EFF in the News
EFF lawyer Corynne McSherry, who signed the brief on behalf of all parties, was yesterday admitted to appear in the case (as an out of state lawyer, she needs the judge's permission to appear). The judge today ordered a June 30 hearing, apparently to discuss the issue of joinder.
The digital rights groups Electronic Frontier Foundation, Citizen Media Law Project and Public Citizen also weighed in on the case...The organizations are asking the appellate court to direct trial judges to examine free speech issues when evaluating hot news claims.
"Special First Amendment concerns arise where, as here, a court enjoins the publication of newsworthy information," they argue. They say that the hot news doctrine should not be used "to stifle common journalistic practices and new forms of commentary, curation, and information sharing online."
Last week a consortium of groups -- including the ACLU, the Electronic Frontier Foundation, and the Privacy Rights Clearinghouse -- wrote an open letter to Facebook's Mark Zuckerberg [PDF] saying essentially what I (and many others) also said after FB's nominal response to the recent privacy uproar: Nice start, but... not enough by half, at least.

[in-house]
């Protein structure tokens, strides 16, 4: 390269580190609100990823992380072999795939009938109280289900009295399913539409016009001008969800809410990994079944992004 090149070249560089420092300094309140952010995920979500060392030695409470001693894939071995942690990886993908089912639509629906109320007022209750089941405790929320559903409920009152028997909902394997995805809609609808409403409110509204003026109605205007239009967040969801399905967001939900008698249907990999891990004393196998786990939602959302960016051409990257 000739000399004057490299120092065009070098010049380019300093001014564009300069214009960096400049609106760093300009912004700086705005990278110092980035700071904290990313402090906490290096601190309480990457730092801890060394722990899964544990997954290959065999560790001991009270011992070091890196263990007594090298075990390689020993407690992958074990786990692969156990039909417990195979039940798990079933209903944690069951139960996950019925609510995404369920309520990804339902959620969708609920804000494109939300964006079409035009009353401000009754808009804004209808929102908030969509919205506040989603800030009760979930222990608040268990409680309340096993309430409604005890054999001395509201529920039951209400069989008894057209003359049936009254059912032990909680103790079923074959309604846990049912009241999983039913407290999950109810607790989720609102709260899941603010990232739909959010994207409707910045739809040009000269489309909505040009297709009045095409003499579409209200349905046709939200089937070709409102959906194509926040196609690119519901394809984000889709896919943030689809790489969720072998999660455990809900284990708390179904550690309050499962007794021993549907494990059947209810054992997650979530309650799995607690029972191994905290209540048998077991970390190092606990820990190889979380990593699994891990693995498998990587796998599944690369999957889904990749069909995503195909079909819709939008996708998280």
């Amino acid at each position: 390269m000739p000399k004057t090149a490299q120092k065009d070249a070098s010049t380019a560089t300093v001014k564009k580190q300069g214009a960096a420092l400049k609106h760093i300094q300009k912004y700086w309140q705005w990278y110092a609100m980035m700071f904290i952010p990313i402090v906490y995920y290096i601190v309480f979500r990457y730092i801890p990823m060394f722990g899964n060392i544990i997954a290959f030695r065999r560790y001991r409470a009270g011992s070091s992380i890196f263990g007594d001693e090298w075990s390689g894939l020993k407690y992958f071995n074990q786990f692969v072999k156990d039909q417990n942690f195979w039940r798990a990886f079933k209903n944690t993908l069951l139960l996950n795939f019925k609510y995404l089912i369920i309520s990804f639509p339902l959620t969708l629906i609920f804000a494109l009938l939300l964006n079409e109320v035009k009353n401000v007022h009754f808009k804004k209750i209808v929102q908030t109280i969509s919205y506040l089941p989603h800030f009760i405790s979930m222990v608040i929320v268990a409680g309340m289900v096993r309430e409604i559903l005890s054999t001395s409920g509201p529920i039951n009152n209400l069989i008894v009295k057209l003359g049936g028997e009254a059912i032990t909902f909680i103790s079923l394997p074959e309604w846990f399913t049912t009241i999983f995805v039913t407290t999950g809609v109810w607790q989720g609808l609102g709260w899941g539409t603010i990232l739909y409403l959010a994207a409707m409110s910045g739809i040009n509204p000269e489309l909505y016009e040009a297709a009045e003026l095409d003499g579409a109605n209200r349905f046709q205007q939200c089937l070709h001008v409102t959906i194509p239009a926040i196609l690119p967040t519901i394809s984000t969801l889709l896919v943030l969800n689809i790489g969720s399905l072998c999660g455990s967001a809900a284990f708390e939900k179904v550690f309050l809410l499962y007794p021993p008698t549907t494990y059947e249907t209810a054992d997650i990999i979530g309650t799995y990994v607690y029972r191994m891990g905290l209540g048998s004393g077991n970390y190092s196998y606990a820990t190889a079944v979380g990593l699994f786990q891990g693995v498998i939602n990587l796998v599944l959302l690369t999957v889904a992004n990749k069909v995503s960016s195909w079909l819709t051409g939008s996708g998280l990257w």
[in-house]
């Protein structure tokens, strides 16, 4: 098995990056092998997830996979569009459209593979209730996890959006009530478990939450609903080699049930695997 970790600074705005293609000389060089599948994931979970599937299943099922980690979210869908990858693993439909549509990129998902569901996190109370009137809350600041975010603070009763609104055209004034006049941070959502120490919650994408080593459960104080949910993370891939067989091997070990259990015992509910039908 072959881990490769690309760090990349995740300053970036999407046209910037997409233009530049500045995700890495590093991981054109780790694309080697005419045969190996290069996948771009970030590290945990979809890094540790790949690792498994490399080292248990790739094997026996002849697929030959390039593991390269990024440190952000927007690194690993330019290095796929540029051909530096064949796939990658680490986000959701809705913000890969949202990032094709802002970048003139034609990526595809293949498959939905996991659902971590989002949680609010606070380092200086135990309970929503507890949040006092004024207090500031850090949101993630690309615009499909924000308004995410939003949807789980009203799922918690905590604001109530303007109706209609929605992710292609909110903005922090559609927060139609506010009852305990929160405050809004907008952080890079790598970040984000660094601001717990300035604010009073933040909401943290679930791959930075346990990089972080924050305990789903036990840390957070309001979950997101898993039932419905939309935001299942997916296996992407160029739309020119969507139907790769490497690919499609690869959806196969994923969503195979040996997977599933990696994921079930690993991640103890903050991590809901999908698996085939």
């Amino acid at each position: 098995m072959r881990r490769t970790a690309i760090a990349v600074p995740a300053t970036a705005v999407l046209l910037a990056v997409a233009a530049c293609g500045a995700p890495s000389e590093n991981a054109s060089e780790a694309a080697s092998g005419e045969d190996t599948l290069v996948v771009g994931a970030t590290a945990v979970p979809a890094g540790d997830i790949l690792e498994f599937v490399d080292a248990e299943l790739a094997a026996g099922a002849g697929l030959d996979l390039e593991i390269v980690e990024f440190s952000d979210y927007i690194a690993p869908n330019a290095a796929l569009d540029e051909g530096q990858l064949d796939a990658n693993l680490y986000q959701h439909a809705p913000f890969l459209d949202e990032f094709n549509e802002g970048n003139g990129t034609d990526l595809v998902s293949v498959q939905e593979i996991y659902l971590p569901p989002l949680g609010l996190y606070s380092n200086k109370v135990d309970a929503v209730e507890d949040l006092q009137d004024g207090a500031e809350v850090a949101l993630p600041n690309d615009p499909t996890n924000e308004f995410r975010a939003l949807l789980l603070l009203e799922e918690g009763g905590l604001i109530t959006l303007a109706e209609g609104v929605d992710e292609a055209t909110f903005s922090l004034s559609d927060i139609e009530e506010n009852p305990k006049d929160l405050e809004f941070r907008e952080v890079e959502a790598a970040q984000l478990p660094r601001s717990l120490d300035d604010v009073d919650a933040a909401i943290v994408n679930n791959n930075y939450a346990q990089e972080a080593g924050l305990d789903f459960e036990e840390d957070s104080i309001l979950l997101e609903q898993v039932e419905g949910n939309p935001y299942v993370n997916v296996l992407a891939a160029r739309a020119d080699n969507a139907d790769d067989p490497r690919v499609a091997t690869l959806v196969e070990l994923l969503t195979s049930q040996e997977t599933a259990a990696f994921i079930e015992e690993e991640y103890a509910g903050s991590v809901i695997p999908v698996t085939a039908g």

Privacy campaigners the Electronic Frontier Foundation and the Tor Project have jointly released a beta version of a Firefox extension that encrypts all connections to compatible websites.
Following that admission, the Electronic Frontier Foundation, a digital civil liberties group, said in a blog post, "There's no reason to doubt Google's claim of mistake, but at this point in their growth and sophistication, Google should not be making these kinds of privacy errors."
If you want to protect your searches from becoming fodder for enhanced corporate ripoff or a treasure trove for teenage hackers, try the new privacy plugin from the Electronic Frontier Foundation.
"[The Facebook partner sites] would see the usual cookie that they set in your browser, and the one that Facebook's API constructs using Ajax, simultaneously," says Eckersley. "The design of the Facebook API clearly anticipates that the Website will do this."
The Electronic Frontier Foundation and the Tor Project have released a public beta of a new Firefox extension that lets people encrypt their communications with Facebook, Twitter, and other sites.
HTTPS Everywhere is a Firefox add-on created by The Tor Project and the Electronic Frontier Foundation...Installing this add-on is a good idea for users who often use public Wi-Fi hotspots; having your connection encrypted via HTTPS is the only thing that keeps you safe from various sniffing attacks.
The EFF has announced the availability of a new Firefox add-on called HTTPS Everywhere. As the name implies, it forces the browser to use a secure connection when the user visits a supported Web site.